The friction coefficient is a unitless value, usually between 0 and 1, that depends on the specific materials that are in contact. Steel on ice has a low coefficient, so it’s easy to push a sled on ice. Tire rubber on asphalt has a much higher value, somewhere around 0.7.
OK, what does all this have to do with the mass of a pickup truck? Suppose I have a truck that’s pulling another truck. Here is a force diagram for such a situation.
Since the truck doesn’t accelerate up or down, the forces in the vertical direction must add up to zero newtons. That means the normal force must have the same magnitude as the downward gravitational force. And the gravitational force depends on the mass of the truck: The heavier the truck, the greater the normal force.
What about the horizontal direction? In the video, the Cybertruck has a rope attached to it. This rope pulls with some tension force to the right, and the friction between the Cybertruck’s tires and the ground push to the left. The frictional force must be at least a little bit greater than the backwards-pulling tension, so that the truck can accelerate (and start to move). But here you can see the key point. More mass means a greater normal force, which in turn produces a greater frictional force. Mass matters.A Toy Car Showdown
Oh, but you still don’t buy it? Wouldn’t a more powerful truck win this tug-of-war? How about a nice demonstration? Here I have two battery-powered toy cars. The red car runs on two C batteries. The blue one is running on just one C battery, making it not as strong. What happens when these two cars have a tug-of-war?VIDEO: RHETT ALLAIN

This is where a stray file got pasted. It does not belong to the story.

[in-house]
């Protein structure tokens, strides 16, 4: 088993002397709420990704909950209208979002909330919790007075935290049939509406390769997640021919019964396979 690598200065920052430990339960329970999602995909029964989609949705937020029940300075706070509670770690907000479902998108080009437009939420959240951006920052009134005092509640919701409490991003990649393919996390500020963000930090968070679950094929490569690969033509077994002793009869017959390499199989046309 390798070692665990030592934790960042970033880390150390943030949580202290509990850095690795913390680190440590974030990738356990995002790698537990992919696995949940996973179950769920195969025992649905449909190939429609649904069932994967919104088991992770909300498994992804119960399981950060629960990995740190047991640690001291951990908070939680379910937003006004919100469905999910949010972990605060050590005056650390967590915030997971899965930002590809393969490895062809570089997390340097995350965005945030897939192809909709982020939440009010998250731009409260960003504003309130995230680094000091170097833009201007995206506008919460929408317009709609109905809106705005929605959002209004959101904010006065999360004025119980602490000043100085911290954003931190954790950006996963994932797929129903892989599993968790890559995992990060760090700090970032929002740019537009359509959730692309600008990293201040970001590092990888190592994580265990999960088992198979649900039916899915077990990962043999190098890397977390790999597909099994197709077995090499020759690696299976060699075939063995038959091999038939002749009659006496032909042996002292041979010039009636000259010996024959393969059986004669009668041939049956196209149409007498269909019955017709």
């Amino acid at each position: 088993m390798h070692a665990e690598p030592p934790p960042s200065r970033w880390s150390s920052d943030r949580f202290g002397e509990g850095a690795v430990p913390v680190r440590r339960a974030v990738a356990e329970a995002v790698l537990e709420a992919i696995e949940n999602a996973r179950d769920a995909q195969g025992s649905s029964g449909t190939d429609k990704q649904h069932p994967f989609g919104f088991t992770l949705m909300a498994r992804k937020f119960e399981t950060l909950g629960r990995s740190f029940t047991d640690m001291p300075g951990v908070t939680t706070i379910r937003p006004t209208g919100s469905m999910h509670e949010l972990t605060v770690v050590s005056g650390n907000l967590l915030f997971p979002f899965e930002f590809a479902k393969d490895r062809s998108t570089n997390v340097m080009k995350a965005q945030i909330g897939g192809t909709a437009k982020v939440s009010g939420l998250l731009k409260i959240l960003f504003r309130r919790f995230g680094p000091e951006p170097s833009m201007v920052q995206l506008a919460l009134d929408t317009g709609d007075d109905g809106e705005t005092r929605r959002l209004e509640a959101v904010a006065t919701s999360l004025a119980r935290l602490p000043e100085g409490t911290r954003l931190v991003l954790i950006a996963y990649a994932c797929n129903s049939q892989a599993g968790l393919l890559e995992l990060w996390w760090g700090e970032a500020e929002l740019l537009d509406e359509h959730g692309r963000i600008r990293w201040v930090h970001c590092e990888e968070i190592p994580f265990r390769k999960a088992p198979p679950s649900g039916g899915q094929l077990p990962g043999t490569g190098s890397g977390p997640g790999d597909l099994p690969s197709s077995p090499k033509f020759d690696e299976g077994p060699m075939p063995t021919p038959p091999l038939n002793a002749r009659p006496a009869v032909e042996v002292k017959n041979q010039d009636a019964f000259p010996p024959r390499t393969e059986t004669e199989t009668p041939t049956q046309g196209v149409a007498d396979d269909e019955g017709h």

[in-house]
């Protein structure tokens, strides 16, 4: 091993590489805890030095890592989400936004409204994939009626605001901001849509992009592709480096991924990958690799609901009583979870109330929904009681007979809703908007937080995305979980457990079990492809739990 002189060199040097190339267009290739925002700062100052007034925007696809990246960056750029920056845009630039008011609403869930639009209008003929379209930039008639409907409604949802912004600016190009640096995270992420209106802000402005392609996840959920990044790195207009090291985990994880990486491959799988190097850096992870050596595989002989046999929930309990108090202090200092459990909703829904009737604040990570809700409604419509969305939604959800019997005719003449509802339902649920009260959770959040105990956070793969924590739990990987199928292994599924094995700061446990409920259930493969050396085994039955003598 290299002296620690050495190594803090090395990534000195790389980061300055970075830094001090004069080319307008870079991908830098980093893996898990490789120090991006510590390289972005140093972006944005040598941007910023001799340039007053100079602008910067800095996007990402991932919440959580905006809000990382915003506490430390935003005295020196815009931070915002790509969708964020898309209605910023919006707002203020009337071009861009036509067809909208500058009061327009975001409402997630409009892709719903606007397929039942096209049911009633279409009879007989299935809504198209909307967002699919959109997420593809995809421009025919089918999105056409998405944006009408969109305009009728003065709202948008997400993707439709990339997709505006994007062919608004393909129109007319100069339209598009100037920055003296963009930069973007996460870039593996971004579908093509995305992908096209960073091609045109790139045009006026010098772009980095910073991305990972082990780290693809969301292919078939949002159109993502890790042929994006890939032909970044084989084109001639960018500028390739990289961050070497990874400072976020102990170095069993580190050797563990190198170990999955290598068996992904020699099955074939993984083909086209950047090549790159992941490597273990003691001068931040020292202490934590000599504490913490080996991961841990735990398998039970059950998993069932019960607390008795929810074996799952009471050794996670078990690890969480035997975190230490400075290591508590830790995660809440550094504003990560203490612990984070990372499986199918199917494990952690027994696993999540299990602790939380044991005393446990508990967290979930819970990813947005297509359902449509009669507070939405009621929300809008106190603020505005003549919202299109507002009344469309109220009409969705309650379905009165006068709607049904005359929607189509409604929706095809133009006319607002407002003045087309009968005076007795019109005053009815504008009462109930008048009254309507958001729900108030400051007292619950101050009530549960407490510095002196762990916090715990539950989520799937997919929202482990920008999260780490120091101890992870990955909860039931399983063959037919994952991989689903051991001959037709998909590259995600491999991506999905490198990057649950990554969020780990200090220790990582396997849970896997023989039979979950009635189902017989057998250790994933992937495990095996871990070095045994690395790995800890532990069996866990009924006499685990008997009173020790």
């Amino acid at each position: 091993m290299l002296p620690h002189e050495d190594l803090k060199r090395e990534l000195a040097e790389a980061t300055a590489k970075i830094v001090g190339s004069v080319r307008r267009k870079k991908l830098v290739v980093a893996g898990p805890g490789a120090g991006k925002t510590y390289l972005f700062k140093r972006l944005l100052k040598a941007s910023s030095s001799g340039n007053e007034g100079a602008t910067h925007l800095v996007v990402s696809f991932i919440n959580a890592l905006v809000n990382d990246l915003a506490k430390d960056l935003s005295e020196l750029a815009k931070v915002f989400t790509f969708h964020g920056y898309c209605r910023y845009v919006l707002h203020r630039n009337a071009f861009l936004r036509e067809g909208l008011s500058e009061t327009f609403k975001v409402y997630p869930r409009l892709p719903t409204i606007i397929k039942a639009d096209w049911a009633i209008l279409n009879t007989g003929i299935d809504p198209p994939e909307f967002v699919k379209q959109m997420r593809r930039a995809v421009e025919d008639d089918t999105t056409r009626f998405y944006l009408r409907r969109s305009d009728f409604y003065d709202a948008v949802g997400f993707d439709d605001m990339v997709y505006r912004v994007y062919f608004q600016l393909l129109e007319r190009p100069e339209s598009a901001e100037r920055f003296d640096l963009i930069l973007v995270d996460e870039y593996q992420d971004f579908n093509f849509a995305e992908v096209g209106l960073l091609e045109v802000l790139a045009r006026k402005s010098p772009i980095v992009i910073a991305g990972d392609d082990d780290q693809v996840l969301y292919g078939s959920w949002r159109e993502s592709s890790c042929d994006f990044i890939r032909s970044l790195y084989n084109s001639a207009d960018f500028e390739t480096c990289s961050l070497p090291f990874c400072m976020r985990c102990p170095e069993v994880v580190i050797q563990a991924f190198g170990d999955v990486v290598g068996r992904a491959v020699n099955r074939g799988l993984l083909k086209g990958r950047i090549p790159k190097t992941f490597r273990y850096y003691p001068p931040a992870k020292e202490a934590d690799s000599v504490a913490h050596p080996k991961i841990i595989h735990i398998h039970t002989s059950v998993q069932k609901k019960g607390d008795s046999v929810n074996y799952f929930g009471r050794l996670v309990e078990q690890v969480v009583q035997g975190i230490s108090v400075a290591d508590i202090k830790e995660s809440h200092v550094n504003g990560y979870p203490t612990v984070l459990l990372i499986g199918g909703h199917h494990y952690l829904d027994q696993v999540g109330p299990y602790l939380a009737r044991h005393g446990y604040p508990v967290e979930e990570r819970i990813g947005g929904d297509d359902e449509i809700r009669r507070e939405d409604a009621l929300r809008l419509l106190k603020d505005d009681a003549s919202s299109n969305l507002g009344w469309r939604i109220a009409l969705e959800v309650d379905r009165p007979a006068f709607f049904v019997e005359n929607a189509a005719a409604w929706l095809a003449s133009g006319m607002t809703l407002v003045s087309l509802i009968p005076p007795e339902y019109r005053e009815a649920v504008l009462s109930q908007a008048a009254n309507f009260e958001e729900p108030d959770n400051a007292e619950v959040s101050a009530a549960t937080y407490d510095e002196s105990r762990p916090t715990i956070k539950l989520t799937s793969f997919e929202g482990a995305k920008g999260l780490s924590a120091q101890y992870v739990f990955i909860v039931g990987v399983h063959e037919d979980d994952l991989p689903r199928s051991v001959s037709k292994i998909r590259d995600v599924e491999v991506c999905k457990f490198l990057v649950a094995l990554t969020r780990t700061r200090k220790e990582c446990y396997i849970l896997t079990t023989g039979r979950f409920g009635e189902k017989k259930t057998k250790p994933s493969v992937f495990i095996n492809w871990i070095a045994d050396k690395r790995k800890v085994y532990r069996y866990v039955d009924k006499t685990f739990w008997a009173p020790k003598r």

No surprises here. The car with two batteries wins. But wait! What if I add mass to the car with only one battery? This is what happens:VIDEO: RHETT ALLAIN
Check that out. The car with only one battery won. It’s the mass that matters.
An Uphill Battle
Oh, but what about on an incline? Ok, it’s harder to win this contest if you’re pulling uphill—but mass still matters the most. Here is a diagram of a Tesla truck pulling a load up a hill:
What’s different in this case? First, the normal force is smaller. Since the truck is on an incline, only part of the gravitational force pushes the truck into the road. That means the force with which the road pushes back also has to be smaller. With a smaller normal force you get less friction.
But wait! It’s even worse. Now part of the gravitational force is pulling in the direction of the tension in the rope. The lower frictional force has to be equal to the sum of the rope’s tension and the component of gravity that’s parallel to the road. So this tug-of-war is much harder to win. But you know what? As long as you have a strong enough engine, friction and the mass of the vehicle are still going to be the deciding factors.
It seems like the Tesla Cybertruck is fairly unique and pretty cool. I’m not sure why they would make a demo like this tug-of-war, though, just to show that it’s heavier than an F-150.
Collected at: https://www.wired.com/story/tesla-cybertruck-vs-a-ford-f-150-its-all-about-friction/?bxid=5cf3a396fc942d163dca0c3a&cndid=57432811&esrc=bounceX&source=EDT_WIR_NEWSLETTER_0_DAILY_ZZ&utm_brand=wired&utm_campaign=aud-dev&utm_mailing=WIR_Daily_112619&utm_medium=email&utm_source=nl&utm_term=list1_p3